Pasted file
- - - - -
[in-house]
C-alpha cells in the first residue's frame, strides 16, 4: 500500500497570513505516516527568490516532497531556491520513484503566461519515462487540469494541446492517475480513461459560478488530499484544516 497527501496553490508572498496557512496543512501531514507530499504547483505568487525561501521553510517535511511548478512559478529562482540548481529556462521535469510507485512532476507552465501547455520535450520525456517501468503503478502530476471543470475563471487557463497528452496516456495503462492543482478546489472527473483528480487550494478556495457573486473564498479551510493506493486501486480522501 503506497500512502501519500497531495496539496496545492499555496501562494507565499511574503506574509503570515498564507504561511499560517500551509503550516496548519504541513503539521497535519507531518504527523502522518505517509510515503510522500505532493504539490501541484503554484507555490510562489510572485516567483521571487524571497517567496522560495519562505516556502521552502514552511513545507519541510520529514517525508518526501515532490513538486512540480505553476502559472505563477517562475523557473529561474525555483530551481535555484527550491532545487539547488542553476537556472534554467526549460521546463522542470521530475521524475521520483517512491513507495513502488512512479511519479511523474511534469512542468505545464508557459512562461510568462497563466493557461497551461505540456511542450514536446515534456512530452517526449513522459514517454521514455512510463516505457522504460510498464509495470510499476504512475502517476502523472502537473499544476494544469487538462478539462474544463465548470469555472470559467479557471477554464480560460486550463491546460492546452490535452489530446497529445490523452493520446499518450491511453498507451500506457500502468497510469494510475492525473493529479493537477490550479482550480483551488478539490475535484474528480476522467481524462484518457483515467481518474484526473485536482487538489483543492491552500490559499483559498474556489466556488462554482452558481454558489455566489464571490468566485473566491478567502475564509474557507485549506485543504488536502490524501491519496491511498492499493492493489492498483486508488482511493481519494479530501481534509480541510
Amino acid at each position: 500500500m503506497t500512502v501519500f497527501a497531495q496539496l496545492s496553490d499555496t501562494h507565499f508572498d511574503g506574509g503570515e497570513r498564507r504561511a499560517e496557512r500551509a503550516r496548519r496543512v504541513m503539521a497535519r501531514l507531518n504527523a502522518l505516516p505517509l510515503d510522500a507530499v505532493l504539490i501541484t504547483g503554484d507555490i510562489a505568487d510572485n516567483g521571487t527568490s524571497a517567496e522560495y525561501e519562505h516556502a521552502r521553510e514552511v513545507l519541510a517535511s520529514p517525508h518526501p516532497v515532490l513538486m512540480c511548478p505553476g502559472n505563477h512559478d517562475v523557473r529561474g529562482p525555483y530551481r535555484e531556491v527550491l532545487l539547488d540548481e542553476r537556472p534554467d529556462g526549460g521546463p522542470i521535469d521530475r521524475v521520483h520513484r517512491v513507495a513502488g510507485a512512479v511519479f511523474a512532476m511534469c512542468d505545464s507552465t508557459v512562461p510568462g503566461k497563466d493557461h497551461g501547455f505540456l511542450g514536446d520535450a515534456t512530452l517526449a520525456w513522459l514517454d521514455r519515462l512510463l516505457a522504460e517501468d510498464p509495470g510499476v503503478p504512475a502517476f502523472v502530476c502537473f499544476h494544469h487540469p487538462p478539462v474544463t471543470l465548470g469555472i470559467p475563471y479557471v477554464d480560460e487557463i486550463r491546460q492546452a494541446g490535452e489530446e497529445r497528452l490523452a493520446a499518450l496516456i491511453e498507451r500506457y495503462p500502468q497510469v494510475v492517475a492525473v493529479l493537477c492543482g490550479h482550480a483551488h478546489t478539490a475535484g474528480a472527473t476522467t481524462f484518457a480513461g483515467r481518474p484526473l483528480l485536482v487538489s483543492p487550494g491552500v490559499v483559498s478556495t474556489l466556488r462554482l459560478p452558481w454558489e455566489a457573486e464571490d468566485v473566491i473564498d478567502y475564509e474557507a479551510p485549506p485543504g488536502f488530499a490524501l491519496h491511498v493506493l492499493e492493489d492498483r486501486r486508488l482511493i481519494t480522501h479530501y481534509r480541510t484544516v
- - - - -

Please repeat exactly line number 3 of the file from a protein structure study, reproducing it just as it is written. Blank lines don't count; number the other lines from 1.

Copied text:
Amino acid at each position: 500500500m503506497t500512502v501519500f497527501a497531495q496539496l496545492s496553490d499555496t501562494h507565499f508572498d511574503g506574509g503570515e497570513r498564507r504561511a499560517e496557512r500551509a503550516r496548519r496543512v504541513m503539521a497535519r501531514l507531518n504527523a502522518l505516516p505517509l510515503d510522500a507530499v505532493l504539490i501541484t504547483g503554484d507555490i510562489a505568487d510572485n516567483g521571487t527568490s524571497a517567496e522560495y525561501e519562505h516556502a521552502r521553510e514552511v513545507l519541510a517535511s520529514p517525508h518526501p516532497v515532490l513538486m512540480c511548478p505553476g502559472n505563477h512559478d517562475v523557473r529561474g529562482p525555483y530551481r535555484e531556491v527550491l532545487l539547488d540548481e542553476r537556472p534554467d529556462g526549460g521546463p522542470i521535469d521530475r521524475v521520483h520513484r517512491v513507495a513502488g510507485a512512479v511519479f511523474a512532476m511534469c512542468d505545464s507552465t508557459v512562461p510568462g503566461k497563466d493557461h497551461g501547455f505540456l511542450g514536446d520535450a515534456t512530452l517526449a520525456w513522459l514517454d521514455r519515462l512510463l516505457a522504460e517501468d510498464p509495470g510499476v503503478p504512475a502517476f502523472v502530476c502537473f499544476h494544469h487540469p487538462p478539462v474544463t471543470l465548470g469555472i470559467p475563471y479557471v477554464d480560460e487557463i486550463r491546460q492546452a494541446g490535452e489530446e497529445r497528452l490523452a493520446a499518450l496516456i491511453e498507451r500506457y495503462p500502468q497510469v494510475v492517475a492525473v493529479l493537477c492543482g490550479h482550480a483551488h478546489t478539490a475535484g474528480a472527473t476522467t481524462f484518457a480513461g483515467r481518474p484526473l483528480l485536482v487538489s483543492p487550494g491552500v490559499v483559498s478556495t474556489l466556488r462554482l459560478p452558481w454558489e455566489a457573486e464571490d468566485v473566491i473564498d478567502y475564509e474557507a479551510p485549506p485543504g488536502f488530499a490524501l491519496h491511498v493506493l492499493e492493489d492498483r486501486r486508488l482511493i481519494t480522501h479530501y481534509r480541510t484544516v